Lord William Howard

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Lord William Howard
Born(1563-12-19)19 December 1563
Died7 October 1640(1640-10-07) (aged 76)
Alma mater University of Cambridge
Spouse
Elizabeth Dacre
(after 1577)
Parent(s) Thomas Howard, 4th Duke of Norfolk
Margaret Audley
Relatives Thomas Howard, 1st Earl of Suffolk (brother)
Philip Howard, 20th Earl of Arundel (half-brother)
Thomas Audley, 1st Baron Audley (grandfather)
Henry Howard, Earl of Surrey (grandfather)

Lord William Howard (19 December 1563 7 October 1640) was an English nobleman and antiquary, sometimes known as "Belted or Bauld (bold) Will".

Contents

Early life

Howard was born on 19 December 1563 at Audley End in Essex. He was the third son of Thomas Howard, 4th Duke of Norfolk, and, his second wife, Margaret (née Audley) Dudley. His elder brother was Lord Thomas Howard, later 1st Earl of Suffolk and his sister was Lady Margaret Howard (wife of Robert Sackville, 2nd Earl of Dorset). [1] His father, who was executed in 1572, had previously been married to his mother's cousin, Lady Mary FitzAlan, second daughter and sole heiress, in her issue, of Henry FitzAlan, 19th Earl of Arundel and Lady Katherine Grey (second daughter of Thomas Grey, 2nd Marquess of Dorset). From that marriage, Lord William had one elder half-brother, Philip Howard, 20th Earl of Arundel. After his mother's death around 1563, his father married, thirdly, Elizabeth (née Leyburne) Dacre (widow of Thomas Dacre, 4th Baron Dacre and the eldest daughter of Sir James Leyburne of Cunswick). [1]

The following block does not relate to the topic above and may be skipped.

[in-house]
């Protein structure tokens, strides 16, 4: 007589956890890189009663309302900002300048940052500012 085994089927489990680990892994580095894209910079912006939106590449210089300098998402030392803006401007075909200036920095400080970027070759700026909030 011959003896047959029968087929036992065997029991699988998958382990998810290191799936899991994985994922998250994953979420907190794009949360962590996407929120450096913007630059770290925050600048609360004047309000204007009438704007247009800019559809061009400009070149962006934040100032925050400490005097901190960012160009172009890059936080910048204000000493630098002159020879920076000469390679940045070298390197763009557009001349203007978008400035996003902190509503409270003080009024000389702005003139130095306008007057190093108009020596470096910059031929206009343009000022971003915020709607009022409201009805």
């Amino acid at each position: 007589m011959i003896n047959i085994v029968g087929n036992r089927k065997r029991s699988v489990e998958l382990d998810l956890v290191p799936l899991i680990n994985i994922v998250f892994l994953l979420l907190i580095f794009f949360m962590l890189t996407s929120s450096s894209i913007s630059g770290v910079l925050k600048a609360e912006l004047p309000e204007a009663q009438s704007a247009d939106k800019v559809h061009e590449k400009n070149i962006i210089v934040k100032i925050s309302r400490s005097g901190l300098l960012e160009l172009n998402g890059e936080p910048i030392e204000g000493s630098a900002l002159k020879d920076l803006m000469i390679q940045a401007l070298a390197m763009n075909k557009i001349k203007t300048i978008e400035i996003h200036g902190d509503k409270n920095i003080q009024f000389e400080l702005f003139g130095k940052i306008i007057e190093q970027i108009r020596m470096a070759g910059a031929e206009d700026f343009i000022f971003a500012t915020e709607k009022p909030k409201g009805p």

His paternal grandparents were Lord Henry Howard, styled Earl of Surrey (the eldest son of Thomas Howard, 3rd Duke of Norfolk) and Lady Frances de Vere (third daughter of John de Vere, 15th Earl of Oxford and, his second wife, Elizabeth Trussell, daughter and heiress of Sir John Trussell). [1] After his grandfather's execution in c.1546, his grandmother married Thomas Staynings of East Soham. His mother, the widow of Lord Henry Dudley (the youngest son of John Dudley, 1st Duke of Northumberland), was the daughter of Thomas Audley, 1st Baron Audley of Walden and, his second wife, Lady Elizabeth Grey (third daughter of Thomas Grey, 1st Marquess of Dorset). [1]

Career

After his marriage in 1577, he proceeded to the University of Cambridge. [2] Lord William was a learned and accomplished scholar, praised by William Camden, to whom he sent inscriptions and drawings from relics collected by him from the Roman wall, as "a singular lover of valuable antiquity and learned withal." Sir Walter Scott referred to him as "Belted Will" in the Lay of the Last Minstrel . [3]

Being suspected of treasonable intentions together with his half-brother, Philip, Earl of Arundel (husband of his sister-in-law Anne Dacre), he was imprisoned in 1583, 1585 and 1589. He joined the Church of Rome in 1584, both brothers being dispossessed by the queen of a portion of their Dacre estates, which were, however, restored in 1601 for a payment of £10,000. [4]